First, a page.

Shrub with hairy elliptic opposite leaves, white inflorescences

Discussion in 'Plants: Identification' started by wcutler, Mar 6, 2019.

  1. wcutler

    wcutler Esteemed Contributor Forums Moderator VCBF Cherry Scout 10 Years

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    Now that I have ruled out Cotoneaster and Photinia because this shrub has opposite leaves, I am thinking Viburnum, but I'm not finding one with such hairy leaves as this. It's a very early bloomer; the photos were taken February 27.
    Shrub-white-inflorescences_See-em-iaLaneBute_Cutler_20190227_134522.jpg Shrub-white-inflorescences_See-em-iaLaneBute_Cutler_20190227_134532.jpg Shrub-white-inflorescences_See-em-iaLaneBute_Cutler_20190227_134557.jpg Shrub-white-inflorescences_See-em-iaLaneBute_Cutler_20190227_134604.jpg Shrub-white-inflorescences_See-em-iaLaneBute_Cutler_20190227_134658.jpg

    It's funny to me, I read a Facebook posting a while ago on how there is a definite order for modifiers in English, and I am not at all sure that I am following the rules in my subject line, but somehow, I just doubt anything I could find would exactly cover this set. What I've written seems wrong, though.
     
  2. Silver surfer

    Silver surfer Contributor 10 Years

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    VIBURNUM  TINUS  GWENLLIAN 16-03-2009 10-48-48.JPG At the risk of being wrong again .....I am going with Viburnum tinus...evergreen, early to flower. Leaves can be hairy.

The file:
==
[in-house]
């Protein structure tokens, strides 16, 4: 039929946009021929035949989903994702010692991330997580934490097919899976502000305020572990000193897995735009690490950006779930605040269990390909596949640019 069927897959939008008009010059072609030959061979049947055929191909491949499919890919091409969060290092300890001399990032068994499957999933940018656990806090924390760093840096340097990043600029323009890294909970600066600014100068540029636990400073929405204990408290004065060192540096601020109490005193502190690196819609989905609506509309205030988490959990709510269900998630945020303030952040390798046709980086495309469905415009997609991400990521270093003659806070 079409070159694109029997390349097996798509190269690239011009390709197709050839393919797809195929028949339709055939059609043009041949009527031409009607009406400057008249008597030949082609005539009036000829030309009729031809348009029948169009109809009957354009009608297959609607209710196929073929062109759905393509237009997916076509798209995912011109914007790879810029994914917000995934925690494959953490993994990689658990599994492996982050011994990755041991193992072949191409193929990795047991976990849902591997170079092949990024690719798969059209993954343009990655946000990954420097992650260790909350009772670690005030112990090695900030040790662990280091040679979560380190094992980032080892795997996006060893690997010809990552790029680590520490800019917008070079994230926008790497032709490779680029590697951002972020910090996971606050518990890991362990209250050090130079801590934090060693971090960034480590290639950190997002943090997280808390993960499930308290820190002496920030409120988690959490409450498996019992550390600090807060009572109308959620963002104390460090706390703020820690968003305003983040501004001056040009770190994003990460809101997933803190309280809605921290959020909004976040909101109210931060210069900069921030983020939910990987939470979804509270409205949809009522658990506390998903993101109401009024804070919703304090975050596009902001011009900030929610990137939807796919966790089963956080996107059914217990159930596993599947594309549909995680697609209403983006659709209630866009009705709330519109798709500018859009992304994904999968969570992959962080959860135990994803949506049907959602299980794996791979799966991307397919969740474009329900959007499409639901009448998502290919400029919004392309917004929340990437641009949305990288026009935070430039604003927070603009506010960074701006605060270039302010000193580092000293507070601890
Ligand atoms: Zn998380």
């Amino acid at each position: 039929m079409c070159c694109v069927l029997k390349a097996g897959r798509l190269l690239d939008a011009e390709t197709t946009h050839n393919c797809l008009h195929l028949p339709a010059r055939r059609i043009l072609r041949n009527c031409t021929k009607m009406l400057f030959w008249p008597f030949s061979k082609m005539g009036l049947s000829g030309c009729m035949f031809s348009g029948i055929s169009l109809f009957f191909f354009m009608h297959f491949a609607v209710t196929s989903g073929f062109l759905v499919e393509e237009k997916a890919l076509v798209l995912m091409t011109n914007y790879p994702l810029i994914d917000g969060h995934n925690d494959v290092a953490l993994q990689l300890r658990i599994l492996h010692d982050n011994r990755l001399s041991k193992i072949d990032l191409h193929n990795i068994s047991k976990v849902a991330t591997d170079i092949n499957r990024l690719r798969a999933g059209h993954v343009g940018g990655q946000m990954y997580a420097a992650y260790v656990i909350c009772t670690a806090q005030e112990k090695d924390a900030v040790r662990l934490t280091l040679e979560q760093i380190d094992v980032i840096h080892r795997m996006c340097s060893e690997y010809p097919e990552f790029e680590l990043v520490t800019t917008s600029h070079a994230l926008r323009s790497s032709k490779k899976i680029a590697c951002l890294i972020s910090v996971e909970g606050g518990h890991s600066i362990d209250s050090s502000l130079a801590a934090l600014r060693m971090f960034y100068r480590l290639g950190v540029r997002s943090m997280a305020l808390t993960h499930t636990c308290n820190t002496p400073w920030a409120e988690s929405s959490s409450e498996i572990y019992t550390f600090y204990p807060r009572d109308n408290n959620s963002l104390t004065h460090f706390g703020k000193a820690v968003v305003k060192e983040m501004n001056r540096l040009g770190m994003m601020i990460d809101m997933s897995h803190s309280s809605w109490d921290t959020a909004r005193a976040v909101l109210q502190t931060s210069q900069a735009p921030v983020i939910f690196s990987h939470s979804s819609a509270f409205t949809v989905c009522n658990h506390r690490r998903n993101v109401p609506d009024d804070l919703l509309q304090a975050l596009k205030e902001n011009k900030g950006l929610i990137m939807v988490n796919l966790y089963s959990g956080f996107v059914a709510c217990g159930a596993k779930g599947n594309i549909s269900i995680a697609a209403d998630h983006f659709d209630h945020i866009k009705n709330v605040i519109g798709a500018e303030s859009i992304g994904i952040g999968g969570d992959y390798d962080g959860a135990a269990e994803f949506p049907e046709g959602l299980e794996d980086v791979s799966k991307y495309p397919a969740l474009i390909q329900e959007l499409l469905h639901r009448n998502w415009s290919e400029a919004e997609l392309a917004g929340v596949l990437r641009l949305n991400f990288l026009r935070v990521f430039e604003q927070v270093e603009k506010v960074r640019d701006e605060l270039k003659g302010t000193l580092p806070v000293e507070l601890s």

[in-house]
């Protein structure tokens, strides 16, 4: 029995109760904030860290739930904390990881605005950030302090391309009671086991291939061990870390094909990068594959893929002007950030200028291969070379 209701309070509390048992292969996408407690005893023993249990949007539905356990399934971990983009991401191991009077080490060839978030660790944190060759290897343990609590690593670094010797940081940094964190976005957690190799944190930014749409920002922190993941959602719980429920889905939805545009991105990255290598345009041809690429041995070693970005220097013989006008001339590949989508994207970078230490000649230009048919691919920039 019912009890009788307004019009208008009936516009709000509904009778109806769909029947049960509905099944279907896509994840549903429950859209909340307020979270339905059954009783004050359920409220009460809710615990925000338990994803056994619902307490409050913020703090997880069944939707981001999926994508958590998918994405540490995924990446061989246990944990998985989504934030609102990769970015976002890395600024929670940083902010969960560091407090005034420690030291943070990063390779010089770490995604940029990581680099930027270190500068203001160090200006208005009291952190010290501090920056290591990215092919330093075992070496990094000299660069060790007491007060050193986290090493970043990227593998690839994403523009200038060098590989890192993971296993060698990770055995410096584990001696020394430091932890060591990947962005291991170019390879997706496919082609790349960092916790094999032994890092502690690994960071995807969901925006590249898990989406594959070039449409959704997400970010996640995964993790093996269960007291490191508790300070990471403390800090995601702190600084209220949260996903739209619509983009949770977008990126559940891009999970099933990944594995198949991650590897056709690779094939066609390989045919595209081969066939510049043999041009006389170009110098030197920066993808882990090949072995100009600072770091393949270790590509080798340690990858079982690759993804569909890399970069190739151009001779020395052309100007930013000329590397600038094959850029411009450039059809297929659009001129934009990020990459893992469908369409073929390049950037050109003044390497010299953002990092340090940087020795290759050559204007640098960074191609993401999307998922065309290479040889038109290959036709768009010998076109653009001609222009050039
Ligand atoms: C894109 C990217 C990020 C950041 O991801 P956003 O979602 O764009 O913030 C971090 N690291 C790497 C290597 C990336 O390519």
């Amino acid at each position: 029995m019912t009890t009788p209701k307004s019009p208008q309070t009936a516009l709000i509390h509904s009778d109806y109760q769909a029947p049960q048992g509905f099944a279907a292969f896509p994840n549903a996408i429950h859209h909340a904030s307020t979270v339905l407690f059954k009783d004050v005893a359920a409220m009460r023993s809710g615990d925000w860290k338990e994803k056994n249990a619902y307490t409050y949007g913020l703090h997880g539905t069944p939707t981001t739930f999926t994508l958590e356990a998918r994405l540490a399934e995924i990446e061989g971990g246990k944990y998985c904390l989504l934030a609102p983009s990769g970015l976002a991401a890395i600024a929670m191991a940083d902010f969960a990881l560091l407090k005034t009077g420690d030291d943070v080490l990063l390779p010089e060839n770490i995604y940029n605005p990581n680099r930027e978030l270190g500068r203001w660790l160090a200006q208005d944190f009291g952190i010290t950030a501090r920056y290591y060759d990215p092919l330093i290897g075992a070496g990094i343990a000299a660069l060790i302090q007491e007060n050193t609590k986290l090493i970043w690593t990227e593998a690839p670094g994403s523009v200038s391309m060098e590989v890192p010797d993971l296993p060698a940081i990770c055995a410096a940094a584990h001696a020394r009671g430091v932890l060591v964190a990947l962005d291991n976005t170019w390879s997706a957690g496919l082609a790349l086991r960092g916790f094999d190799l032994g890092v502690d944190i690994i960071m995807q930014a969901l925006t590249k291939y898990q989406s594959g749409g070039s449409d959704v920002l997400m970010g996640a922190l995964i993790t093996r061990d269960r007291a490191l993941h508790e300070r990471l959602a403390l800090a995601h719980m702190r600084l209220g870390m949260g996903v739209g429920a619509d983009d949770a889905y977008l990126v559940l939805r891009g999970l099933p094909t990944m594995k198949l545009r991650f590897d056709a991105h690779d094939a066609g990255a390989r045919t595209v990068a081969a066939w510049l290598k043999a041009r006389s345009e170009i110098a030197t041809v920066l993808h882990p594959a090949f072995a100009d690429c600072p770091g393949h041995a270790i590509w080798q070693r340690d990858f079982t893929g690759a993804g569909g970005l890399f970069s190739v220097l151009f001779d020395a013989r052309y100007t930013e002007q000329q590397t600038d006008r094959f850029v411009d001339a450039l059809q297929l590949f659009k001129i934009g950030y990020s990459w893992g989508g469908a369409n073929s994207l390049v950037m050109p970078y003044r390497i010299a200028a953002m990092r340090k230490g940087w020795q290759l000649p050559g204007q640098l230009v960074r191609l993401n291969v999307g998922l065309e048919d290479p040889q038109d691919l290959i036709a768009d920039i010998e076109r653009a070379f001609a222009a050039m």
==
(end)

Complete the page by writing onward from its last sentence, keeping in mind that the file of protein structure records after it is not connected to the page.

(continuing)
Viburnum tinus - Trees and Shrubs Online

    Quote from above......

    "V. tinus is a very variable species in the size and shape of its leaves, in the presence or absence of hairs from the young growths, petioles and the undersides and margins of the leaves, as well as in the size and density of the inflorescence"
     
    Last edited: Mar 6, 2019
  3. wcutler

    wcutler Esteemed Contributor Forums Moderator VCBF Cherry Scout 10 Years

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    Oh dear, I posted a Viburnum tinus var. rigidum for ID, ten years ago, but I do still remember the name. And the fruits. But I didn't remember the leaves or the hairs.
    Viburnum? Maybe rigidum or tinus?.
    In that thread, @Ron B suggested it was the cultivar 'Compactum'. I guess the one in the thread here, that I just posted, does not have a mounded form, so it the basic Lauristinus (I just learned that word).

    Thanks, Silver surfer.
     
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  4. Michael F

    Michael F Paragon of Plants Forums Moderator 10 Years

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    Ditto to Viburnum tinus.
     
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  5. hortiphoto

    hortiphoto Active Member 10 Years

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    Viburnum rhytidophyllum has indumentum on the foliage but its leaves are much more heavily textured. Viburnum tinus usually just has fine hairs and scales. Given the way the flowers are carried, too, it almost looks like a hybrid between tinus and rhytidophyllum. Is the such a thing?
     
  6. Silver surfer

    Silver surfer Contributor 10 Years

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    Viburnum rhytidophyllum is very different in leaf shape, leaf texture, brown hairy stalks, flower shape etc .I am not seeing anything in wcutlers pics to make me think it is related to Viburnum rhytidophyllum

    Pics below are all Viburnum rhytidophyllum


    VIBURNUM  RHYTIDOPHYLLUM 17-10-2009 14-49-05.JPG VIBURNUM  RHYTIDOPHYLLUM 17-10-2009 14-50-26.JPG VIBURNUM  RHYTIDOPHYLLUM 17-10-2009 14-50-34.jpg VIBURNUM  RHYTIDOPHYLLUM 28-09-2010 12-38-05.JPG VIBURNUM  RHYTIDOPHYLLUM 28-09-2010 12-38-24.JPG VIBURNUM  RHYTIDOPHYLLUM 22-05-2010 13-14-48.JPG VIBURNUM  RHYTIDOPHYLLUM 15-08-2009 12-05-57.JPG
     

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